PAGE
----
After more than a decade of maintaining the Thai baht’s near-peg to the U.S. dollar, Thai authorities abandoned the peg on July 2, 1997. By October 24, market forces led the baht to depreciate by 60% against the U.S. dollar.
- Thailand: the good years
- Slowdown and financial pressures
- Resisting depreciation
- Dealing with Market Sentiment
Pacific Basin Notes. This series appears on an occasional basis. It is prepared under the auspices of the Center for Pacific Basin Monetary and Economic Studies within the FRBSF’s Economic Research Department.
After more than a decade of maintaining the Thai baht’s near-peg to the U.S. dollar, Thai authorities abandoned the peg on July 2, 1997. By October 24, market forces led the baht to depreciate by 60% against the U.S. dollar. The depreciation triggered a wave of speculation against other Southeast Asian currencies; over the same period, the Indonesian rupiah, Malaysian ringgit, and Philippine peso depreciated by 47, 35, and 34%, respectively. There also has been some speculation against other East Asian currencies, but at this writing the adjustment in these currencies has been more limited.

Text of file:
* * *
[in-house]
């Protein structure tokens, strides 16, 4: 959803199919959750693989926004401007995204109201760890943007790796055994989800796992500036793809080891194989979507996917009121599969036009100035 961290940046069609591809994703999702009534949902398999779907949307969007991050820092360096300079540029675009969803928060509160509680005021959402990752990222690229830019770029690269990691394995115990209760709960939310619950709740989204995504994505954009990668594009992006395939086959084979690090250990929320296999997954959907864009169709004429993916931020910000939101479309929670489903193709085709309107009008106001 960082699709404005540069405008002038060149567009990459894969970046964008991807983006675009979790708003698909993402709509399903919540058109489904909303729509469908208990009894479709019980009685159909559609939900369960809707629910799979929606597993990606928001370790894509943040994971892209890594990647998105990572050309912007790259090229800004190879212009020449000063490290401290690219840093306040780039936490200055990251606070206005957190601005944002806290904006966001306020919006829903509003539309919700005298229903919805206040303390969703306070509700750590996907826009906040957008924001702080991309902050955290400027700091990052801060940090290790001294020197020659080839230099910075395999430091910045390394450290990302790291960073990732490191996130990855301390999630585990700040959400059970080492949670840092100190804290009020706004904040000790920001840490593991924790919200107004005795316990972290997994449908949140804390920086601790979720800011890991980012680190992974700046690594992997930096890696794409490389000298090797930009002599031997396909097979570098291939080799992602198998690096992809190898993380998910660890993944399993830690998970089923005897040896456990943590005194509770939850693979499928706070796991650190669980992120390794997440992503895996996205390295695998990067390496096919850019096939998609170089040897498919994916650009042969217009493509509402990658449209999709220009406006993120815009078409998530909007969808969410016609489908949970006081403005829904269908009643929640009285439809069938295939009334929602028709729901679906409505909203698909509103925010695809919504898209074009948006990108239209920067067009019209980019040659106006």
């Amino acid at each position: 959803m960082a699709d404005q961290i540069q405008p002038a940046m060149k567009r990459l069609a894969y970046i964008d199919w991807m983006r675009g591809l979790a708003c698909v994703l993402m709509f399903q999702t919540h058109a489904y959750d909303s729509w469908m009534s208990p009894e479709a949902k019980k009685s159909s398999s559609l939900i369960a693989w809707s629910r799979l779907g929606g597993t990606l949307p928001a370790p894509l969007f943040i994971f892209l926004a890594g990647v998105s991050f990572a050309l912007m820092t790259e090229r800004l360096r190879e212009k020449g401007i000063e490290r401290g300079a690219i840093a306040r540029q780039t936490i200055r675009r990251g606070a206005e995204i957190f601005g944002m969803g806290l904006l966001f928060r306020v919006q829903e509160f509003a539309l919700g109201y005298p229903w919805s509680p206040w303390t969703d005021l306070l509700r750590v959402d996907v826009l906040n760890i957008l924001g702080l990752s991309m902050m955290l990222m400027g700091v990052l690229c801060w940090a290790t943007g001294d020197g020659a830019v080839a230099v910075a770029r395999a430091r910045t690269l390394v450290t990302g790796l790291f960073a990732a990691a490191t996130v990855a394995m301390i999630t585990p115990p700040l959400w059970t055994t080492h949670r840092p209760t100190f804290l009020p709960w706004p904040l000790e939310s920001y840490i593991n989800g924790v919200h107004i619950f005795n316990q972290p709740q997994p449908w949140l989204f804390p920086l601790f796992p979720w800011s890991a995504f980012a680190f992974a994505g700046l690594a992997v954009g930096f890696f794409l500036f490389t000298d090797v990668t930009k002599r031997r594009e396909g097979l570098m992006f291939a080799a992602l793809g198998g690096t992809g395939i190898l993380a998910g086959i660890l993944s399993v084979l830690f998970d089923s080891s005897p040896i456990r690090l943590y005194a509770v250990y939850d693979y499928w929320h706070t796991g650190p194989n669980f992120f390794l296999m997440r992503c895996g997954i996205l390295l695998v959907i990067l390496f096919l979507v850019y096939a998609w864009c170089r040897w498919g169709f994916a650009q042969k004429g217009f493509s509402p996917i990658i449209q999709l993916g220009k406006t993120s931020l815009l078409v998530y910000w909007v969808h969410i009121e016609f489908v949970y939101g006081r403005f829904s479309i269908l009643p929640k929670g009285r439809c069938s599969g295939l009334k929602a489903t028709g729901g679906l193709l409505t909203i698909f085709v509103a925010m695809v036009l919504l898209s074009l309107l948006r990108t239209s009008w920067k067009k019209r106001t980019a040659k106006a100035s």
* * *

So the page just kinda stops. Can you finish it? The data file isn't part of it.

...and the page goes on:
This Letter discusses why the peg of the Thai baht was abandoned and what lessons we may draw from this recent episode of currency speculation. It focuses on Thailand, which appears to have been most severely affected, and whose experience illustrates some of the factors that may have contributed to the spread of currency speculation to other Southeast Asian economies.